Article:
TALKING TO A DOCTOR
Diagnosing and treating ADHD can be complex
There is a lot to examine – from the first patient-doctor conversation, to finding a treatment that meets your child’s specific needs.
SETTING UP THE FIRST DOCTOR/CAREGIVER DISCUSSION ABOUT ADHD
The first conversation with your child’s doctor about ADHD is not always easy.
There is no one “test” for ADHD, and there is more than 1 type of ADHD to look out for.
Your doctor will generally diagnose the disorder after your child has had issues for over 6 months in more than 1 setting (both at home and at school).
Have you noticed any of the following symptoms over the last 6 months?
- Inattention: Difficulty completing tasks or paying attention
- Hyperactivity/impulsivity: Restlessness, talking excessively, or inability to sit still
- Combined ADHD: A mix of inattention and hyperactivity/impulsivity traits
Use this full checklist to help narrow down symptoms for an easier conversation with your child’s doctor.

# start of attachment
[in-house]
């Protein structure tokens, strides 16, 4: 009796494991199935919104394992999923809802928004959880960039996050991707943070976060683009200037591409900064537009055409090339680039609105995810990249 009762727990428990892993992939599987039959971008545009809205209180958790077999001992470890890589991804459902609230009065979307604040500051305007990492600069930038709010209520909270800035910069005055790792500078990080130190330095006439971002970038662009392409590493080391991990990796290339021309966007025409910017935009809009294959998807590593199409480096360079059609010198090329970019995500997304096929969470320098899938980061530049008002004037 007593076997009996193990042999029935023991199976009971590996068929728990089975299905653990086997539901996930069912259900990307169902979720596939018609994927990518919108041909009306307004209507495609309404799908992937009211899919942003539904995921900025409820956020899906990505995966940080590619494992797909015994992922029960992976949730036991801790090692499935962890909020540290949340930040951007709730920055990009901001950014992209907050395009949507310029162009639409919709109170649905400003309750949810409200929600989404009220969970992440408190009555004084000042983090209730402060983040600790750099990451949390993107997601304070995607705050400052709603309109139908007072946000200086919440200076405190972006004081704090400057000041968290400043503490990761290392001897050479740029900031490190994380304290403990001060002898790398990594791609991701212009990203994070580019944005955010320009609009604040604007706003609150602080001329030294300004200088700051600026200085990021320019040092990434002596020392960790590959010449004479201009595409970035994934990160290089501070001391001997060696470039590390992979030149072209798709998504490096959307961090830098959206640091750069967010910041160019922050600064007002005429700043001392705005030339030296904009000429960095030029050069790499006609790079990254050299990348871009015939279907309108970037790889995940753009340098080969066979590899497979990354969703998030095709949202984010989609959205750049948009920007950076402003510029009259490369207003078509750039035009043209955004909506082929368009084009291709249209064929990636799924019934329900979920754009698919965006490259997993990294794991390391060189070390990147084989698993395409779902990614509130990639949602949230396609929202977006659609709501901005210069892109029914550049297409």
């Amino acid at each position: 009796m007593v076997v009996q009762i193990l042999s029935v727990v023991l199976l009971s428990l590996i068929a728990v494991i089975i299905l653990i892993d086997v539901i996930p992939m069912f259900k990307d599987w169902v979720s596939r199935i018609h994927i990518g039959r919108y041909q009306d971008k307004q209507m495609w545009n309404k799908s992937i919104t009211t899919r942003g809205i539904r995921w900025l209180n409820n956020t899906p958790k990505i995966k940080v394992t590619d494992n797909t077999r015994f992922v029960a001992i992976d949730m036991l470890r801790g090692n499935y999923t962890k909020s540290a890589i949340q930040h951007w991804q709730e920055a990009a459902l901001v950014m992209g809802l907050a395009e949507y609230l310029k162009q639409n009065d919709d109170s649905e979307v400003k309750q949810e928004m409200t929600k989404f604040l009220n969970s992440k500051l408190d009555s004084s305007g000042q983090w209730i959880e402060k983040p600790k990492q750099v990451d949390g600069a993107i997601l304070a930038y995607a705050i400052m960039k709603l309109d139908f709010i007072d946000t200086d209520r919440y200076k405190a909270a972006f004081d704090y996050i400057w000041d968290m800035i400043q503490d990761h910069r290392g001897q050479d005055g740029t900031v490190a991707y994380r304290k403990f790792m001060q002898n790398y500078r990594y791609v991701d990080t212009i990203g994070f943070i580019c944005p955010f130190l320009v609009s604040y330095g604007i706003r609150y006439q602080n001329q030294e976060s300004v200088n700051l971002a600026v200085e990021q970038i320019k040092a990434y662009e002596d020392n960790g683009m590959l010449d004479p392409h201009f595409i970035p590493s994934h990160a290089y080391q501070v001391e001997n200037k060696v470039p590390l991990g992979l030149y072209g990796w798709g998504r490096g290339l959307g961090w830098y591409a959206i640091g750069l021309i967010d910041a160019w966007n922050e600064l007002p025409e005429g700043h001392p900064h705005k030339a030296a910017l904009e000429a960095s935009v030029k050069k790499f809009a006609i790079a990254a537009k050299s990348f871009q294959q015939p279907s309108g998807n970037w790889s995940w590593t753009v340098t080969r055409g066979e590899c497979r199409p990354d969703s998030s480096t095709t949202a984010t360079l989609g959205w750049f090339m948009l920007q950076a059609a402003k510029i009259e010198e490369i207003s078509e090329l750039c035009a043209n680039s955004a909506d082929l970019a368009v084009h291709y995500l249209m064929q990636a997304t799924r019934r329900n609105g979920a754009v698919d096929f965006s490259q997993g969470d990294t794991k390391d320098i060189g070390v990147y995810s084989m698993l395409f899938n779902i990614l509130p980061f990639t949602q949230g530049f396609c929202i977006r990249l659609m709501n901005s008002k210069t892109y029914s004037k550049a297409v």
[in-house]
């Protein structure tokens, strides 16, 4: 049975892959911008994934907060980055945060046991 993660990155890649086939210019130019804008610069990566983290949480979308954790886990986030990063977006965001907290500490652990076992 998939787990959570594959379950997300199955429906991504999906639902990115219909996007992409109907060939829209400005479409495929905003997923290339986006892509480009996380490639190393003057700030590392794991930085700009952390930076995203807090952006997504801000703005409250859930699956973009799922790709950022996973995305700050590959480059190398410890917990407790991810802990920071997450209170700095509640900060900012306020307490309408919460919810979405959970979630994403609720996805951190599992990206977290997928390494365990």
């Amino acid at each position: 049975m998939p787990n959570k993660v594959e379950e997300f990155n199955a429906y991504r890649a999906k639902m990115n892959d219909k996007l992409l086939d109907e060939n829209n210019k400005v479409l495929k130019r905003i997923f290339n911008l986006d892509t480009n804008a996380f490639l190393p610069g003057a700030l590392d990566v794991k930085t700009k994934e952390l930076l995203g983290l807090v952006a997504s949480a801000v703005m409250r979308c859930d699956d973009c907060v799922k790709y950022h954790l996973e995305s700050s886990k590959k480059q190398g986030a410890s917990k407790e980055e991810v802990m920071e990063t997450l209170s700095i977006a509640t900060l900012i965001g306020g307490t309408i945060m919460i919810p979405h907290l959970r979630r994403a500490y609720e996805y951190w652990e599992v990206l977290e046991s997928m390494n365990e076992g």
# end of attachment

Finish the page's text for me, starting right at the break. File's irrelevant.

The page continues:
SWITCHING TREATMENTS VS ADDING ON
If your child or teen is currently on ADHD treatment, are you satisfied with it?
Consider the questions below to help you assess the effectiveness of your child’s current ADHD treatment.
- Have your child’s ADHD symptoms disrupted their social and/or academic activities in the last 6 months?
- Has your child experienced negative side effects from their current ADHD medications?
- Is it difficult to maintain a consistent treatment schedule with your child’s current ADHD medication?
- Has your child ever abused or misused their ADHD medication?
If your child continues to struggle with ADHD symptoms, a different treatment may be an option for your child.
Talk to your child’s doctor to see if switching to another treatment, or adding to your child’s current ADHD treatment, is right for your child.
Learn more about medication treatments for ADHD with this chart